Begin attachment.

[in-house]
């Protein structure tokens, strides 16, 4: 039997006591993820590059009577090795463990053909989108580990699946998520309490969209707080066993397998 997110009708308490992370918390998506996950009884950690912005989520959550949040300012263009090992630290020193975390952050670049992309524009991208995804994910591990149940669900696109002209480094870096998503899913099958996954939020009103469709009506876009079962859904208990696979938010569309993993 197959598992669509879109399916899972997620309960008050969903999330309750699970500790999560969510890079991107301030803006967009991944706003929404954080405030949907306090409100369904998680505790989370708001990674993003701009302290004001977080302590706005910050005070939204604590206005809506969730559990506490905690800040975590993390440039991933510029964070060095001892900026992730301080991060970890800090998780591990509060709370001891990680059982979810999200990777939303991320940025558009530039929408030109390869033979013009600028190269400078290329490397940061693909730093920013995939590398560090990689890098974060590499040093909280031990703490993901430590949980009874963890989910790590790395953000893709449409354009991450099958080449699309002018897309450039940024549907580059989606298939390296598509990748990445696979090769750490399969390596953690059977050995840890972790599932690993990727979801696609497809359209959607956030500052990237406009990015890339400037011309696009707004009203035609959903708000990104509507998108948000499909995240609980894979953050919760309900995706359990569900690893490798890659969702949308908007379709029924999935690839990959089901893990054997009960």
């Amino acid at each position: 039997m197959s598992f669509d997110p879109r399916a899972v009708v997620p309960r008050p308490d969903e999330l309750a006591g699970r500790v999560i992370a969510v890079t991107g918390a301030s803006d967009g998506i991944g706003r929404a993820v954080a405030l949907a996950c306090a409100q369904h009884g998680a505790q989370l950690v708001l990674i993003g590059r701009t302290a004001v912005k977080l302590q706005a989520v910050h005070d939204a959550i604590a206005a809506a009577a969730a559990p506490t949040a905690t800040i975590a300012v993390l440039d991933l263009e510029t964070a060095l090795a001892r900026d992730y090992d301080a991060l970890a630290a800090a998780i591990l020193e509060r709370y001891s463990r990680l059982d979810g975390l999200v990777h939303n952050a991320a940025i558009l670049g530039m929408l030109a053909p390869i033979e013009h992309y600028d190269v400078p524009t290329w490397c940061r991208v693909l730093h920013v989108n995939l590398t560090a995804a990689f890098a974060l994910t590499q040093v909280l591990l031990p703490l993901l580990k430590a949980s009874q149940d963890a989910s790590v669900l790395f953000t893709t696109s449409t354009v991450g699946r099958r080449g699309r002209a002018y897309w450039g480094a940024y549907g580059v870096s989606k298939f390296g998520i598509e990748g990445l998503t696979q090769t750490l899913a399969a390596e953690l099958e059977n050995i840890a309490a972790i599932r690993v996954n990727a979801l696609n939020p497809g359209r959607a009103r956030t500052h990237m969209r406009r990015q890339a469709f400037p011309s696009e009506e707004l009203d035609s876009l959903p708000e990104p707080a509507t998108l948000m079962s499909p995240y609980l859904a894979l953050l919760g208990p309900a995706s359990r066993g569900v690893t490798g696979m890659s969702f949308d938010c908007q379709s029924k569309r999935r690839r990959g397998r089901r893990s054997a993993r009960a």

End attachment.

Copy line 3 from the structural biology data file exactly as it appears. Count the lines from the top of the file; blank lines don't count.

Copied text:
């Amino acid at each position: 039997m197959s598992f669509d997110p879109r399916a899972v009708v997620p309960r008050p308490d969903e999330l309750a006591g699970r500790v999560i992370a969510v890079t991107g918390a301030s803006d967009g998506i991944g706003r929404a993820v954080a405030l949907a996950c306090a409100q369904h009884g998680a505790q989370l950690v708001l990674i993003g590059r701009t302290a004001v912005k977080l302590q706005a989520v910050h005070d939204a959550i604590a206005a809506a009577a969730a559990p506490t949040a905690t800040i975590a300012v993390l440039d991933l263009e510029t964070a060095l090795a001892r900026d992730y090992d301080a991060l970890a630290a800090a998780i591990l020193e509060r709370y001891s463990r990680l059982d979810g975390l999200v990777h939303n952050a991320a940025i558009l670049g530039m929408l030109a053909p390869i033979e013009h992309y600028d190269v400078p524009t290329w490397c940061r991208v693909l730093h920013v989108n995939l590398t560090a995804a990689f890098a974060l994910t590499q040093v909280l591990l031990p703490l993901l580990k430590a949980s009874q149940d963890a989910s790590v669900l790395f953000t893709t696109s449409t354009v991450g699946r099958r080449g699309r002209a002018y897309w450039g480094a940024y549907g580059v870096s989606k298939f390296g998520i598509e990748g990445l998503t696979q090769t750490l899913a399969a390596e953690l099958e059977n050995i840890a309490a972790i599932r690993v996954n990727a979801l696609n939020p497809g359209r959607a009103r956030t500052h990237m969209r406009r990015q890339a469709f400037p011309s696009e009506e707004l009203d035609s876009l959903p708000e990104p707080a509507t998108l948000m079962s499909p995240y609980l859904a894979l953050l919760g208990p309900a995706s359990r066993g569900v690893t490798g696979m890659s969702f949308d938010c908007q379709s029924k569309r999935r690839r990959g397998r089901r893990s054997a993993r009960a």